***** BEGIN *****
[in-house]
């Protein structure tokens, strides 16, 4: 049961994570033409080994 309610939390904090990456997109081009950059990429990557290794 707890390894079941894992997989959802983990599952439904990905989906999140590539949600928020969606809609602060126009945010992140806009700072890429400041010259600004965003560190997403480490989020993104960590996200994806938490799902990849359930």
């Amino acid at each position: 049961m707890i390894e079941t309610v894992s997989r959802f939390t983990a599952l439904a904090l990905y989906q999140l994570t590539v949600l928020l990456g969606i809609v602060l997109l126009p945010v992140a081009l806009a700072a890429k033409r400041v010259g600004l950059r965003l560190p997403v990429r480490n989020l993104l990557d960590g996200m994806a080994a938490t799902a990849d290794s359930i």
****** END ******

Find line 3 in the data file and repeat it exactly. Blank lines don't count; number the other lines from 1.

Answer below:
């Amino acid at each position: 049961m707890i390894e079941t309610v894992s997989r959802f939390t983990a599952l439904a904090l990905y989906q999140l994570t590539v949600l928020l990456g969606i809609v602060l997109l126009p945010v992140a081009l806009a700072a890429k033409r400041v010259g600004l950059r965003l560190p997403v990429r480490n989020l993104l990557d960590g996200m994806a080994a938490t799902a990849d290794s359930i």